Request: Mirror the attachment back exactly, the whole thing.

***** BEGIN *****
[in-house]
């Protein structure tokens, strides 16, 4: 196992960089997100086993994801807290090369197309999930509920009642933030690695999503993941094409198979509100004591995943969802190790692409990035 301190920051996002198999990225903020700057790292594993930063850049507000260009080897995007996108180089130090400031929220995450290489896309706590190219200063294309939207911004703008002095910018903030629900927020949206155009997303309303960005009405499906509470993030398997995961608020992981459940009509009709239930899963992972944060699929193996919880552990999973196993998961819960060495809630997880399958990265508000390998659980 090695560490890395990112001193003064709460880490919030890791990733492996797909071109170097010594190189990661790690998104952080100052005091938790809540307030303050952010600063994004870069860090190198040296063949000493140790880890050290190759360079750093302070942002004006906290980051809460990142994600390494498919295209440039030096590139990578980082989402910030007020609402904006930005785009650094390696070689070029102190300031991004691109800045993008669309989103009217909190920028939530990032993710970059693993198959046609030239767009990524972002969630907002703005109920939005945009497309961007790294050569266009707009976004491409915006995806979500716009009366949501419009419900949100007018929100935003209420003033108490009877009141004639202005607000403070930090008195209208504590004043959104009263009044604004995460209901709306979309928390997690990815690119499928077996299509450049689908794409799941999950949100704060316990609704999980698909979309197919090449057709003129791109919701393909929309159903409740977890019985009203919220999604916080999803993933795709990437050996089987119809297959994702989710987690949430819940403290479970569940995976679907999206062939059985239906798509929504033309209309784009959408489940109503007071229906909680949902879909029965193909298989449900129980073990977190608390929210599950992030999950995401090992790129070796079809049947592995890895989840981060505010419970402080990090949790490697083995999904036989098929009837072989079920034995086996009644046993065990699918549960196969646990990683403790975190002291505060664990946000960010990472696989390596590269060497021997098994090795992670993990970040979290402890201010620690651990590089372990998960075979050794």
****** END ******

[in-house]
């Protein structure tokens, strides 16, 4: 196992960089997100086993994801807290090369197309999930509920009642933030690695999503993941094409198979509100004591995943969802190790692409990035 301190920051996002198999990225903020700057790292594993930063850049507000260009080897995007996108180089130090400031929220995450290489896309706590190219200063294309939207911004703008002095910018903030629900927020949206155009997303309303960005009405499906509470993030398997995961608020992981459940009509009709239930899963992972944060699929193996919880552990999973196993998961819960060495809630997880399958990265508000390998659980 090695560490890395990112001193003064709460880490919030890791990733492996797909071109170097010594190189990661790690998104952080100052005091938790809540307030303050952010600063994004870069860090190198040296063949000493140790880890050290190759360079750093302070942002004006906290980051809460990142994600390494498919295209440039030096590139990578980082989402910030007020609402904006930005785009650094390696070689070029102190300031991004691109800045993008669309989103009217909190920028939530990032993710970059693993198959046609030239767009990524972002969630907002703005109920939005945009497309961007790294050569266009707009976004491409915006995806979500716009009366949501419009419900949100007018929100935003209420003033108490009877009141004639202005607000403070930090008195209208504590004043959104009263009044604004995460209901709306979309928390997690990815690119499928077996299509450049689908794409799941999950949100704060316990609704999980698909979309197919090449057709003129791109919701393909929309159903409740977890019985009203919220999604916080999803993933795709990437050996089987119809297959994702989710987690949430819940403290479970569940995976679907999206062939059985239906798509929504033309209309784009959408489940109503007071229906909680949902879909029965193909298989449900129980073990977190608390929210599950992030999950995401090992790129070796079809049947592995890895989840981060505010419970402080990090949790490697083995999904036989098929009837072989079920034995086996009644046993065990699918549960196969646990990683403790975190002291505060664990946000960010990472696989390596590269060497021997098994090795992670993990970040979290402890201010620690651990590089372990998960075979050794």